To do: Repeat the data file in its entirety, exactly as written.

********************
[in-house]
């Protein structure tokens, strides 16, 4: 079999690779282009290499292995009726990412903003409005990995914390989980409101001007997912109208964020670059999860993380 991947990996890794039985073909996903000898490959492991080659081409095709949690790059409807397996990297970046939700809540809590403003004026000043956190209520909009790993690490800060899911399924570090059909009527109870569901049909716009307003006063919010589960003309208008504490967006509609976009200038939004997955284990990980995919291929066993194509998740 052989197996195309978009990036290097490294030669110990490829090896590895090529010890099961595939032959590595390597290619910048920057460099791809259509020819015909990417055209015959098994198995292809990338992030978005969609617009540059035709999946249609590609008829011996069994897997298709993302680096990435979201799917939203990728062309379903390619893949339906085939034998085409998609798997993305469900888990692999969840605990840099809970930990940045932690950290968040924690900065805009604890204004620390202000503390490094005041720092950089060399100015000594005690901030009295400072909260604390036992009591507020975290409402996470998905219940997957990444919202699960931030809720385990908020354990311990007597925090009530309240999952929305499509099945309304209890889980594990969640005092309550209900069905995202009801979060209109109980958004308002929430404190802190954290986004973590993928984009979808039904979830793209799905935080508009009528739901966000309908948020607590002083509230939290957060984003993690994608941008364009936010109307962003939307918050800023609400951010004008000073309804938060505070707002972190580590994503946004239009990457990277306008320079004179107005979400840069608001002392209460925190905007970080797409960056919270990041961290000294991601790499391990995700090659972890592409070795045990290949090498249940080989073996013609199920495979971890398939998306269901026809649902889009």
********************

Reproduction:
[in-house]
């Protein structure tokens, strides 16, 4: 079999690779282009290499292995009726990412903003409005990995914390989980409101001007997912109208964020670059999860993380 991947990996890794039985073909996903000898490959492991080659081409095709949690790059409807397996990297970046939700809540809590403003004026000043956190209520909009790993690490800060899911399924570090059909009527109870569901049909716009307003006063919010589960003309208008504490967006509609976009200038939004997955284990990980995919291929066993194509998740 052989197996195309978009990036290097490294030669110990490829090896590895090529010890099961595939032959590595390597290619910048920057460099791809259509020819015909990417055209015959098994198995292809990338992030978005969609617009540059035709999946249609590609008829011996069994897997298709993302680096990435979201799917939203990728062309379903390619893949339906085939034998085409998609798997993305469900888990692999969840605990840099809970930990940045932690950290968040924690900065805009604890204004620390202000503390490094005041720092950089060399100015000594005690901030009295400072909260604390036992009591507020975290409402996470998905219940997957990444919202699960931030809720385990908020354990311990007597925090009530309240999952929305499509099945309304209890889980594990969640005092309550209900069905995202009801979060209109109980958004308002929430404190802190954290986004973590993928984009979808039904979830793209799905935080508009009528739901966000309908948020607590002083509230939290957060984003993690994608941008364009936010109307962003939307918050800023609400951010004008000073309804938060505070707002972190580590994503946004239009990457990277306008320079004179107005979400840069608001002392209460925190905007970080797409960056919270990041961290000294991601790499391990995700090659972890592409070795045990290949090498249940080989073996013609199920495979971890398939998306269901026809649902889009």